There’s blood on the Street.
In a wild swing of the ax that has shocked many pundits, Wall Street’s biggest banks have slashed nearly 50,000 jobs, and bonuses and expense money are being cut as profit opportunities dry up.
And there’s no easy way out, analysts say, because the Fed’s quantitative easing that once rescued the financial system with trillions of cheap dollars is — at least for now — history.
But while some analysts were unnerved by the carnage announced by banks last week during their earnings calls, the warning signs were there before — from lower trading and commodities revenues to currency risks and long-term interest rates that have trended lower.
The fourth quarter saw thousands more workers fired. Total reductions for 2014 were about 20,000 at Brian Moynihan’s Bank of America; 10,000 at Citigroup led by Michael Corbat; and 10,000 at Jaime Dimon’s JP Morgan. Morgan Stanley reports on Tuesday.
Many job losses were already flagged — attributed, for example, to a decline in servicing of delinquent loans as banks cleared troubled mortgages. But analysts also see brutal cost-cutting.
“Look, I think head count in the banking industry is likely to decline,” said CLSA investment group bank analyst Mike Mayo. “And if this environment remains, headcount would get significantly reduced.”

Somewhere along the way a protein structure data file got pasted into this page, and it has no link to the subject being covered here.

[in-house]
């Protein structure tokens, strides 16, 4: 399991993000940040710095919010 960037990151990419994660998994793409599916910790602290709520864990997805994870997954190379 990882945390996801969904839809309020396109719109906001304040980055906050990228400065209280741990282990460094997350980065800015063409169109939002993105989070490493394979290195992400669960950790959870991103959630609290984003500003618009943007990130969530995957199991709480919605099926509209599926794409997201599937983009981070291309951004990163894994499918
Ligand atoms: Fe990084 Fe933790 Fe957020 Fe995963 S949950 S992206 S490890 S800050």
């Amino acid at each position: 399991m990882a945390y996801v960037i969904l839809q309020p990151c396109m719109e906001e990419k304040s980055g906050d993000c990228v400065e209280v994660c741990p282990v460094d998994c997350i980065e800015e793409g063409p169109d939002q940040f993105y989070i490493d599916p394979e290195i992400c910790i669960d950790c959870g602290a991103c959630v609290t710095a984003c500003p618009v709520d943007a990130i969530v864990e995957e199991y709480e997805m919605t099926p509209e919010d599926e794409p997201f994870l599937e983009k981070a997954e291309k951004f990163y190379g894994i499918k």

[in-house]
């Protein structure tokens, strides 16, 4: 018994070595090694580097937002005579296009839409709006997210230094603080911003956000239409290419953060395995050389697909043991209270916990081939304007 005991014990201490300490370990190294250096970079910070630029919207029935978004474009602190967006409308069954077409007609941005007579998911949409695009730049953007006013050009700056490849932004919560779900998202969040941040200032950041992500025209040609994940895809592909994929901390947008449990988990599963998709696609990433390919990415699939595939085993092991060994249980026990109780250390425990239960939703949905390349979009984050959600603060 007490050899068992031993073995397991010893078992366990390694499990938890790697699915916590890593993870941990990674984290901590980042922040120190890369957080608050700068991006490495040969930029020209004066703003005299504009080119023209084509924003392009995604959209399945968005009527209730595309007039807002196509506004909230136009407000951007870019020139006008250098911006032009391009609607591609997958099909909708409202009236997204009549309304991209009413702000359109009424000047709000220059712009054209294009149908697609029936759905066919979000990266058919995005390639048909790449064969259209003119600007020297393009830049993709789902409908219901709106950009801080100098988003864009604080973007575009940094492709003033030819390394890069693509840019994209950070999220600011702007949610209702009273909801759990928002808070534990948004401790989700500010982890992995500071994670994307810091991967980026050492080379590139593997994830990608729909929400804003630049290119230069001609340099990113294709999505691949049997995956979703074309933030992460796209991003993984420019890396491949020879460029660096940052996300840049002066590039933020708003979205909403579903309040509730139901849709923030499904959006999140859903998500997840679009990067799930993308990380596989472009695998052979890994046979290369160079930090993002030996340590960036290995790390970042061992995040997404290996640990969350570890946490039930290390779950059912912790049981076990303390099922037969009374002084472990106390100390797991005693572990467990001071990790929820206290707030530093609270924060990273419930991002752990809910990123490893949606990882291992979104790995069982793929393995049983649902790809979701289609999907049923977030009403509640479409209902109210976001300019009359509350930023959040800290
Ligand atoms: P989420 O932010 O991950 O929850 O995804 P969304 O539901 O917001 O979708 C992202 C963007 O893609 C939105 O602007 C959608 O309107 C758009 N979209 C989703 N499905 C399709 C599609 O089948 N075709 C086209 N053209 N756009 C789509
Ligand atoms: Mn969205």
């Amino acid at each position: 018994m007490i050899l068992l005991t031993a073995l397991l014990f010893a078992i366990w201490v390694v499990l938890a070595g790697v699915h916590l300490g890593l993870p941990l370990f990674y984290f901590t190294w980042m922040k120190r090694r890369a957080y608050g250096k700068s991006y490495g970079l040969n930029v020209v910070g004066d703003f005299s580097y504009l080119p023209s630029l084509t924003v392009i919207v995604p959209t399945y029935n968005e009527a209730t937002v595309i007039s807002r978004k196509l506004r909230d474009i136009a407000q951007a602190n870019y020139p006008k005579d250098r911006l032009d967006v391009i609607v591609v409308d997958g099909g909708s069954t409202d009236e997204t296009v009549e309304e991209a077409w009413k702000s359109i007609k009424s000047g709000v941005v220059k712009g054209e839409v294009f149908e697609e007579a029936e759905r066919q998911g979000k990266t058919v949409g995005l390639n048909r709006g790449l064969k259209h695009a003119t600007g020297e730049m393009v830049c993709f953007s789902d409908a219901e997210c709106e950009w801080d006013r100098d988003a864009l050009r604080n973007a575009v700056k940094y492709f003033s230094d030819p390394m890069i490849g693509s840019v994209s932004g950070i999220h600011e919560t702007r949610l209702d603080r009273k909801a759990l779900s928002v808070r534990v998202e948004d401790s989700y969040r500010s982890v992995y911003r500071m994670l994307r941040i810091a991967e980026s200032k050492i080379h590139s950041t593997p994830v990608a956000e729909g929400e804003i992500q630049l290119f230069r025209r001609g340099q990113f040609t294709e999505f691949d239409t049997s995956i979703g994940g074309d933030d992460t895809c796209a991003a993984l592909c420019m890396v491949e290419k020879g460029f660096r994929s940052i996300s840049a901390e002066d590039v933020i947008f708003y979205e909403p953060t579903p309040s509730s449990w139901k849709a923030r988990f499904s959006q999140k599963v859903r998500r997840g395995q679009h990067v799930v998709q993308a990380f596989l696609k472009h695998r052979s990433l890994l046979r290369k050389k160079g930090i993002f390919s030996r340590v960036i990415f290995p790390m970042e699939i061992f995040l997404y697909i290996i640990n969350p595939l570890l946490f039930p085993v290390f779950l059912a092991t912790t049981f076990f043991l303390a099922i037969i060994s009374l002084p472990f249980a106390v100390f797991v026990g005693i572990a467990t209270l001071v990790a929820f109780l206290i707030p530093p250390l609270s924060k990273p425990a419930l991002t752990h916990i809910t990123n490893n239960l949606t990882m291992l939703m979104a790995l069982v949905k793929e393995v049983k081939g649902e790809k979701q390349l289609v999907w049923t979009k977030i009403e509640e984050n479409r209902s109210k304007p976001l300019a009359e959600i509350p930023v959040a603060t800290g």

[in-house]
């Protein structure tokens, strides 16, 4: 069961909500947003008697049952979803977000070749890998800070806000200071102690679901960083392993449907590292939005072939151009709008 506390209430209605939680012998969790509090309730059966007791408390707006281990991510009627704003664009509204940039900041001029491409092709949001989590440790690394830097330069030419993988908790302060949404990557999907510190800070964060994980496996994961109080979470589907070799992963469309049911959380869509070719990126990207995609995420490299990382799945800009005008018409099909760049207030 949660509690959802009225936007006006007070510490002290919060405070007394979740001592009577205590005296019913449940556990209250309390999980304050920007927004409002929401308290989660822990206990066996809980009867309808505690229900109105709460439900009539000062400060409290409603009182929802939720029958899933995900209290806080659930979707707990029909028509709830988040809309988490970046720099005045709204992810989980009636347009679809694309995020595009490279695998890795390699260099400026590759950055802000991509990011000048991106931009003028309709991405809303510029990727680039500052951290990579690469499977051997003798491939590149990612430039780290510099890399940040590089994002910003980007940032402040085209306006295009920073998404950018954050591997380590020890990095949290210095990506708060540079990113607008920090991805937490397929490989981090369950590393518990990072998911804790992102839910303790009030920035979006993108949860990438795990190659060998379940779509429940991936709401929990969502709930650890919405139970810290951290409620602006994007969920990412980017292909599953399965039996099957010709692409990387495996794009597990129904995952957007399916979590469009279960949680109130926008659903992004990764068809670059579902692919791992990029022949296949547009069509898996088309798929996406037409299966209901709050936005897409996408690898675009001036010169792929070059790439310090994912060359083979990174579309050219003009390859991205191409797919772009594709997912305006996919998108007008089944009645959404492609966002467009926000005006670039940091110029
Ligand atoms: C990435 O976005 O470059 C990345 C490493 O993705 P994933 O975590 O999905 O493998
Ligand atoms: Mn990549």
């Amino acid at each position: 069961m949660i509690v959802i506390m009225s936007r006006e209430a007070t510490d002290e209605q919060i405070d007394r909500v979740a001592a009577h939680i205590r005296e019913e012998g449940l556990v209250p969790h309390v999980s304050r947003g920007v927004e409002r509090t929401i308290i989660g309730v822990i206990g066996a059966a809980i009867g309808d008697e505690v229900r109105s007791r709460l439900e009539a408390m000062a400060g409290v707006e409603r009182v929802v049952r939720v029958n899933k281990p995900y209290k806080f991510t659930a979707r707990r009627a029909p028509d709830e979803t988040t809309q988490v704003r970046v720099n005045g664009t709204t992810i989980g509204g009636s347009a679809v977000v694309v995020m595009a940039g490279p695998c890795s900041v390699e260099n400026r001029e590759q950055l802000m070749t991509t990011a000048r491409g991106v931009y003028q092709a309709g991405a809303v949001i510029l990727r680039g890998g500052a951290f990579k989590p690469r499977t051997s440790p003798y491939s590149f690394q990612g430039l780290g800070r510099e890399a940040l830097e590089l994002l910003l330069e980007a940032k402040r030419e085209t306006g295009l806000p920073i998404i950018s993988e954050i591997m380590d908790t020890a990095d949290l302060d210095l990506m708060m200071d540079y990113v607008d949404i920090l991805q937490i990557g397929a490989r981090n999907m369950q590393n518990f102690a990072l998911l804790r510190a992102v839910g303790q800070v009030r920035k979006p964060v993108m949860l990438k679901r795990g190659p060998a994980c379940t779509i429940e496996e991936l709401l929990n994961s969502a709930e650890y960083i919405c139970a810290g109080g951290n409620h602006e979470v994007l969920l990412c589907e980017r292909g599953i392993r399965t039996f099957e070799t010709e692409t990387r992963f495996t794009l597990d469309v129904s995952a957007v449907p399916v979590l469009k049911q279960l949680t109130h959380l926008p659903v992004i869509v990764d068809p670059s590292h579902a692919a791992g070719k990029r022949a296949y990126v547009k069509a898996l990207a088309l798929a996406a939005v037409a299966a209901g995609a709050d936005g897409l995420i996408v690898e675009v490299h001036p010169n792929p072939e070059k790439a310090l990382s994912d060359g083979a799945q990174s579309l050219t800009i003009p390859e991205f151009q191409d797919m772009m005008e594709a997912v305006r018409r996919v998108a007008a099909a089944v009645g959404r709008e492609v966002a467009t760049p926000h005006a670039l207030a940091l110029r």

By Mayo’s calculations, bank revenues are the weakest in eight decades, a shocking throwback to the Great Depression.
And the carnage is ongoing as global growth slows and commodity prices and currency movement roil the markets.
“I think there have been heavy potential and paper losses at this point. Clearly, nobody bet properly on oil — nobody thought it was going to be below 50 a barrel,” said Tim Quast, president of market analytics firm ModernIR.
Even mighty Goldman Sachs didn’t escape last week’s destruction. Although the firm reported fourth-quarter earnings a tad better than forecast on Friday, that came from painful expense-shearing as revenues, hurt by a plunge in bond trading, posted a nauseating double-digit decline. Declines in bond activity also rocked JPMorgan, Citigroup and Bank of America.